Welfare reform and changes in the economic well-being of children*

Welfare reform and changes in the economic well-being of children* Since the implementation of the Temporary Assistance for Needy Families (TANF) program in late-1996, welfare rolls have declined by more than half. This paper explores whether improvements in the economic well-being of children have accompanied this dramatic reduction in welfare participation. Further, we examine the degree to which the success or failure of welfare reform has been shared equally among families of varying educational background. We analyze data from the March Current Population Surveys (CPS) over the years 1988 through 2001. Specifically, we link data for families with children who are interviewed in adjacent years and determine whether their economic circumstances either improved or deteriorated. We use two alternative approaches to address this general issue: a variety of regression models and a difference-in-differences methodology. These approaches provide consistent answers. In a bivariate framework TANF is associated with higher incomes; but this association becomes insignificant in the presence of business cycle controls. We also determine that children who were poor at an initial time period benefit differently, depending on their parents' educational attainment level. Poor children with parents who do not have a high school degree are significantly worse off in the TANF era, relative to the era prior to welfare reform, than are poor children of more educated parents. http://www.deepdyve.com/assets/images/DeepDyve-Logo-lg.png Population Research and Policy Review Springer Journals

Welfare reform and changes in the economic well-being of children*

Loading next page...
 
/lp/springer_journal/welfare-reform-and-changes-in-the-economic-well-being-of-children-gG2VIVJQrV
Publisher
Kluwer Academic Publishers
Copyright
Copyright © 2004 by Kluwer Academic Publishers
Subject
Geography; Demography; Economic Policy; Population Economics
ISSN
0167-5923
eISSN
1573-7829
D.O.I.
10.1007/s11113-004-2930-3
Publisher site
See Article on Publisher Site

Abstract

Since the implementation of the Temporary Assistance for Needy Families (TANF) program in late-1996, welfare rolls have declined by more than half. This paper explores whether improvements in the economic well-being of children have accompanied this dramatic reduction in welfare participation. Further, we examine the degree to which the success or failure of welfare reform has been shared equally among families of varying educational background. We analyze data from the March Current Population Surveys (CPS) over the years 1988 through 2001. Specifically, we link data for families with children who are interviewed in adjacent years and determine whether their economic circumstances either improved or deteriorated. We use two alternative approaches to address this general issue: a variety of regression models and a difference-in-differences methodology. These approaches provide consistent answers. In a bivariate framework TANF is associated with higher incomes; but this association becomes insignificant in the presence of business cycle controls. We also determine that children who were poor at an initial time period benefit differently, depending on their parents' educational attainment level. Poor children with parents who do not have a high school degree are significantly worse off in the TANF era, relative to the era prior to welfare reform, than are poor children of more educated parents.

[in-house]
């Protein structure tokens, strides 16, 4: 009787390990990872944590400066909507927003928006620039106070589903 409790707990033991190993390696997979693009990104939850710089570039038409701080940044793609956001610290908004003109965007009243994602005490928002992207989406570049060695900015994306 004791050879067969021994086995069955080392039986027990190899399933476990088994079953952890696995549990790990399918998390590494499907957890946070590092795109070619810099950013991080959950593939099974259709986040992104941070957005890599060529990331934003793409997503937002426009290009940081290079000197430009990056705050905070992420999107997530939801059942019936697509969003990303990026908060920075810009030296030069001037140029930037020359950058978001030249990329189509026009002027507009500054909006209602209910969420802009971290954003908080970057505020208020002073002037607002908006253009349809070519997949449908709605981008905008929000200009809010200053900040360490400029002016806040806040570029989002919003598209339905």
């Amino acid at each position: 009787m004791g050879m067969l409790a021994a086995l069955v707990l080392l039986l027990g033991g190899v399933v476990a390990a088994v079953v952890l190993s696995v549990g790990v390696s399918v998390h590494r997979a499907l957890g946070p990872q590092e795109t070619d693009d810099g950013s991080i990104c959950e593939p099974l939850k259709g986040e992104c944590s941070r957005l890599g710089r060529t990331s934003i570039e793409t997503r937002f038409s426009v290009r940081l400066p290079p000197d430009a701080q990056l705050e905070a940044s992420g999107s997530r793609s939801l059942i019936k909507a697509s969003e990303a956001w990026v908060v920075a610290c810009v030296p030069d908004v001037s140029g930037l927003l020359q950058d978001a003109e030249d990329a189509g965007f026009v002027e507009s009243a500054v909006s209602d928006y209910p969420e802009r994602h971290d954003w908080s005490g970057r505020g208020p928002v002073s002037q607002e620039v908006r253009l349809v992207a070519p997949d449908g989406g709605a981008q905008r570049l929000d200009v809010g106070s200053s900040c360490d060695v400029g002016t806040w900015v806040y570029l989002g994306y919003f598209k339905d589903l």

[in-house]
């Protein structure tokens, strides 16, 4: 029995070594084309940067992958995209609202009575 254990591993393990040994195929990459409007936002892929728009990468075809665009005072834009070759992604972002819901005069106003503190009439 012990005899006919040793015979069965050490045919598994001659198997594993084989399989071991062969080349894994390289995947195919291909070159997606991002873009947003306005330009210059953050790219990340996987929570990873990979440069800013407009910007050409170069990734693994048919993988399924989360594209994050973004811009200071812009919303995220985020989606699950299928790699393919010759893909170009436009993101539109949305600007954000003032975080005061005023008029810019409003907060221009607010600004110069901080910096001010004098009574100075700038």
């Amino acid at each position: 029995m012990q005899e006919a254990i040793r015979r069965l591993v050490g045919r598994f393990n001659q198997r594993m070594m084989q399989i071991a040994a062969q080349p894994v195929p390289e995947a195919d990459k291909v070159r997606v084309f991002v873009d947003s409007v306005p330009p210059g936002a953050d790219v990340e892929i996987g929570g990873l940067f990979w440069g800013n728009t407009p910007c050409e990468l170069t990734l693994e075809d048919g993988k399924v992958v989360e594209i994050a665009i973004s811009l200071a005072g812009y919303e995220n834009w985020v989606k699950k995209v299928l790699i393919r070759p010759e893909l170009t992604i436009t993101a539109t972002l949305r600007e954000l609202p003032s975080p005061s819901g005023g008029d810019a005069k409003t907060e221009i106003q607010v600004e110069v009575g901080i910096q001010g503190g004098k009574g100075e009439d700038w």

Journal

Population Research and Policy ReviewSpringer Journals

Published: Jan 5, 2004

References

You’re reading a free preview. Subscribe to read the entire article.


DeepDyve is your
personal research library

It’s your single place to instantly
discover and read the research
that matters to you.

Enjoy affordable access to
over 12 million articles from more than
10,000 peer-reviewed journals.

All for just $49/month

Explore the DeepDyve Library

Unlimited reading

Read as many articles as you need. Full articles with original layout, charts and figures. Read online, from anywhere.

Stay up to date

Keep up with your field with Personalized Recommendations and Follow Journals to get automatic updates.

Organize your research

It’s easy to organize your research with our built-in tools.

Your journals are on DeepDyve

Read from thousands of the leading scholarly journals from SpringerNature, Elsevier, Wiley-Blackwell, Oxford University Press and more.

All the latest content is available, no embargo periods.

See the journals in your area

Monthly Plan

  • Read unlimited articles
  • Personalized recommendations
  • No expiration
  • Print 20 pages per month
  • 20% off on PDF purchases
  • Organize your research
  • Get updates on your journals and topic searches

$49/month

Start Free Trial

14-day Free Trial

Best Deal — 39% off

Annual Plan

  • All the features of the Professional Plan, but for 39% off!
  • Billed annually
  • No expiration
  • For the normal price of 10 articles elsewhere, you get one full year of unlimited access to articles.

$588

$360/year

billed annually
Start Free Trial

14-day Free Trial